Telling the new story Part 2 Podcast 17

This is part 2 in my series of podcasts on telling the new story. The first of these was with Darren Kuropatwa who teaches high school math in Winnipeg, Manitoba.

podcastimage2.jpgThis podcast is with Kathy Cassidy who teaches grade one in Moose Jaw, SK. I’ve had the opportunity to work with Kathy on a number of projects and have observed how she has worked towards making technology a seamless part of her students day.


Show notes:

I also took some video of her classroom and this interview and will post that as a vidcast soon.

11:20 7.8MB

*Update: itunes was having trouble with the mp3 naming conventions I used so this file has been renamed. Same file different name.

Telling the new story Part 1 Podcast 16

I’m beginning a series of 4 podcasts with 3 outstanding teachers. The theme of these podcasts is telling the new story based on the original concept as laid out by David Warlick.
The first is Darren Kuropatwa from Winnipeg. Darren talks about his journey as a teacher and the experience he and his students have taken in understanding the power blogging and sharing their learning with a global audience.

Show notes: (courtesy of Darren)

Alan Levine’s BlogshopPre-Cal 40S

Dean’s workshops blog

Pre-Cal 30S (Pop Goes The Weasle)

Pre-Cal 40S (Winter ’06)

The Scribe Post Hall Of Fame

How To Be An Expert (Kathy Sierra)

David Warlick’s posts on Educational Gaming: here and here

Chris Harbeck’s Class Blogs Hub

Van’s Comment

Michael’s Scribe

The Desire to be Emperor

About Dean’s Digital Cameras Post

Karl Fisch’s Comment

Learn More About Scribe Posts

A del.icio.us idea (reprise)

Resonance and Disonance (my post about kids who dislike blogging and learning styles)

Blogging on Blogging (sample instructional post)

Coming of Age (Terry Freedman’s book)

Maybe there would be other questions you wished I would have asked Darren. Leave them as a comment and I’m sure Darren or I will answer.

I’ll reveal the other 2 teachers as I post the podcasts. Stay tuned. The final podcast will be a conference chat with all 3 teachers.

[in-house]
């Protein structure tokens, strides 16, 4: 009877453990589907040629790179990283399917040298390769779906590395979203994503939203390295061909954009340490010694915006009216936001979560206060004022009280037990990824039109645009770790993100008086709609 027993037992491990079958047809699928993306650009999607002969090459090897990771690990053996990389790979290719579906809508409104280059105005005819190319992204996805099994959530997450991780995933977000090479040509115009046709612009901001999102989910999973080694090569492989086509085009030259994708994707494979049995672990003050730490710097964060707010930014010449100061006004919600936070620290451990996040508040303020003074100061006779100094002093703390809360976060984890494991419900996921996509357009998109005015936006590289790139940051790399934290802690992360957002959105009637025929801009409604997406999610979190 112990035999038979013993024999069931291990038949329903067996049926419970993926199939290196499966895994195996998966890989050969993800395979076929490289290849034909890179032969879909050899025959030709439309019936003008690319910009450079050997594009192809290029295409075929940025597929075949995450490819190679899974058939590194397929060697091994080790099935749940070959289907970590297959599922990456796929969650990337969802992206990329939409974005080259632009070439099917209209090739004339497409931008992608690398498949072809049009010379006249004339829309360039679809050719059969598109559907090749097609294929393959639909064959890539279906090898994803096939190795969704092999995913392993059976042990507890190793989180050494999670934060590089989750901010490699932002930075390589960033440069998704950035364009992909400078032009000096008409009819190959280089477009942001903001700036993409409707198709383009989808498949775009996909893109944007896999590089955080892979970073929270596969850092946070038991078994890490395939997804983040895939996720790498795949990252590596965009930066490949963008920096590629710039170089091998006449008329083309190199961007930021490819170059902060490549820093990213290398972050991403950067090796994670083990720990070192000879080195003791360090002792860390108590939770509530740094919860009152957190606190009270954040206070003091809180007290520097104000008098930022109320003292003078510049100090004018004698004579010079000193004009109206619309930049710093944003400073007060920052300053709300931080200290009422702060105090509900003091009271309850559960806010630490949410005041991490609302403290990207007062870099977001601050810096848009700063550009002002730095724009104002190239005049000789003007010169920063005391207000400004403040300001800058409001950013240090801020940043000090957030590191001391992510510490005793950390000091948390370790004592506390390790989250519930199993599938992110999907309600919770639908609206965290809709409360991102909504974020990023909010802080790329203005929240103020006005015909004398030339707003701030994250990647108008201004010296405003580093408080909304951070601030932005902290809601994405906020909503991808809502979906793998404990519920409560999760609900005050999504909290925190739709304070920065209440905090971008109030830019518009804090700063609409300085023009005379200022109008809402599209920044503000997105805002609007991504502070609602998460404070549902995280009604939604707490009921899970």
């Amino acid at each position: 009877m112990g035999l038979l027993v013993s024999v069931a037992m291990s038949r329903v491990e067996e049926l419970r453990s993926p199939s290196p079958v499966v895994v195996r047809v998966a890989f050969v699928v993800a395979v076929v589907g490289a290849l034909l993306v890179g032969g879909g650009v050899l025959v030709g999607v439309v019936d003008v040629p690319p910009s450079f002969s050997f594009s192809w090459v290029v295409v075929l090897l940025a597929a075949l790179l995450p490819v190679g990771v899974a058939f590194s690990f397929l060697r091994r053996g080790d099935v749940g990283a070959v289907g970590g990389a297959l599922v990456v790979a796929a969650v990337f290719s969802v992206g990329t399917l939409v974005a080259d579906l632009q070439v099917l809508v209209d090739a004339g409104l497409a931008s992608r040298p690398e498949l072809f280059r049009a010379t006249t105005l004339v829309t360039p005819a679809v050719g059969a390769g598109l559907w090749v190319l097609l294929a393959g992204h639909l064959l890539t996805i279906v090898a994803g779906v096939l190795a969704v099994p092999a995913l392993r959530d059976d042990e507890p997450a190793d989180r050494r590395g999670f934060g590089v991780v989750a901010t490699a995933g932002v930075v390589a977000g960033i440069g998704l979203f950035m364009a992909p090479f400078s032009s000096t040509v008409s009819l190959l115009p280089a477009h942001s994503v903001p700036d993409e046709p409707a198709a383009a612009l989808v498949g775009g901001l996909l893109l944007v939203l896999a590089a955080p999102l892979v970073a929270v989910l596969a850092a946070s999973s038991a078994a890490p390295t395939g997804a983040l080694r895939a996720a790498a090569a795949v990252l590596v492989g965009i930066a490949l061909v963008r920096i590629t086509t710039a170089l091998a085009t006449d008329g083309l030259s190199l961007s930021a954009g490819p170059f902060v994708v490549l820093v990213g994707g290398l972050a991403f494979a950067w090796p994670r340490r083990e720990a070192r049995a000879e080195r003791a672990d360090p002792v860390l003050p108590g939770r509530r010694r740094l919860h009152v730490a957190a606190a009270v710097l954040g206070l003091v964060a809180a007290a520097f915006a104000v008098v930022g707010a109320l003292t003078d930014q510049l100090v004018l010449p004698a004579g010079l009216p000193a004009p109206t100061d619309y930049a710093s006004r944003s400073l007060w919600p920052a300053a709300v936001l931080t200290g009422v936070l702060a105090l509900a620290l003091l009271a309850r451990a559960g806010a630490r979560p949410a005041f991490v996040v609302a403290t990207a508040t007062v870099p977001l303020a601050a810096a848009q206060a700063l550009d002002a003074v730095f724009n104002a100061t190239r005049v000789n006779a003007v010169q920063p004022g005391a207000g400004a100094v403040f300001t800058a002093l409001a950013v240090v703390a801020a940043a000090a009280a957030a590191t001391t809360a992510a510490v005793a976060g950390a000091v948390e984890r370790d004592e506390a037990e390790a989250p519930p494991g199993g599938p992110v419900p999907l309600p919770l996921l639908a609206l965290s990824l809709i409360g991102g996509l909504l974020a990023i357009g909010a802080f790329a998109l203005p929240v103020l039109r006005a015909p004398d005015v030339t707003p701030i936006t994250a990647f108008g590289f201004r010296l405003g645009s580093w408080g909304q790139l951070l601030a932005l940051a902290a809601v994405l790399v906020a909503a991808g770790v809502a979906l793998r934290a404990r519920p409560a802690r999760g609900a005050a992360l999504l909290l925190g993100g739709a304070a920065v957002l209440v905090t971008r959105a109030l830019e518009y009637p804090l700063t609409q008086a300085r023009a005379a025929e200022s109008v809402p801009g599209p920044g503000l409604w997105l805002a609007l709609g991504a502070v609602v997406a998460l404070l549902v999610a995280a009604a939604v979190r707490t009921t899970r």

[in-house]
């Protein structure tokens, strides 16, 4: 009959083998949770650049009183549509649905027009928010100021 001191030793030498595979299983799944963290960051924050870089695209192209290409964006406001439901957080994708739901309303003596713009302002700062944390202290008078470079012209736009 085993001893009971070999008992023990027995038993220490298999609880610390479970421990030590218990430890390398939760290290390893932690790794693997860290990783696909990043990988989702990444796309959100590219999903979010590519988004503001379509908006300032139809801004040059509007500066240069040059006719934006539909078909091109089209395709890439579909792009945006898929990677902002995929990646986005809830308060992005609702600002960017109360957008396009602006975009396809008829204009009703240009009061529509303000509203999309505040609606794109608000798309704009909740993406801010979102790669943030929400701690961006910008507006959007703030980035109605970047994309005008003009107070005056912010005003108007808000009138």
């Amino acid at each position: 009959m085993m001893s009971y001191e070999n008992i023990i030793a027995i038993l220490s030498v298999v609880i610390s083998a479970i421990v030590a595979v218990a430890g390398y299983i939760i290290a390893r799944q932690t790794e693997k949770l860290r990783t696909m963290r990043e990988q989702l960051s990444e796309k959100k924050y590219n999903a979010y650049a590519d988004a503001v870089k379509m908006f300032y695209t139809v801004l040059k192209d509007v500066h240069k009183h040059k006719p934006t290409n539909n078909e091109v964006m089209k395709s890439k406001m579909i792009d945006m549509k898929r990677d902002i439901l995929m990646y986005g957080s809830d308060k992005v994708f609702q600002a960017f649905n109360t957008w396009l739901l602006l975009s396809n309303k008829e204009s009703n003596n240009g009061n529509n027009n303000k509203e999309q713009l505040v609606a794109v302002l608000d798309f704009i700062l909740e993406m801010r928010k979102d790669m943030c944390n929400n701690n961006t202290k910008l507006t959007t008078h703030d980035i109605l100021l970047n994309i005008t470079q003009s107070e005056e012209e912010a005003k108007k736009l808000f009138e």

35:50 15MB

I wish I never wrote about digital cameras and why stats matter

In October of 2005, I wrote a post about buying digital cameras for less than $100. (Notice I didn’t even link to it here). A good number of my readers find my blog by doing this type of search. It’s not exactly what I’d like to be known for and I know I’ve written much more thoughtful, insightful posts than that but nevertheless, it is a popular post.

I just finished a great conversation with Darren (a podcast I’ll post shortly) and he talked about how others have found his class blogs. He talked to his students about what they were writing about and how others really want to learn from him and his students.

 

Statistics for your blog is more than an ego boost. It helps you understand what people think is important and what they want to read about. So for now I’ll think about my digital camera post in the same way that car dealerships entice you with free golf clubs or fishing equipment (I actually got one of these in the mail today). They really don’t care why you came, as long as you spend money. So come to my blog and hopefully you’ll learn I’m more than your digital camera expert…which I never was!

Feedburner feed going nuts

I was hoping the move to this new location to be a smooth one. Everything appeared to be going well but a couple of things have come up.

My feed won’t validate. I’m not bright enough to figure out how to fix this? Any feedgeeks willing to help?

feed validity

My subscribers went from 156 to 349 in one day. Now it would be nice to think that my brilliant posts could potentially increase readership by over 100% but I’m suspect. Not sure what’s happening but something seems fishy. Now it would be nice to think that my brilliant posts could potentially increase readership by over 100% but I’m suspect. Not sure what’s happening but something seems fishy.

feedburner

So if anyone cares to comment or offer advice on this one, please do so.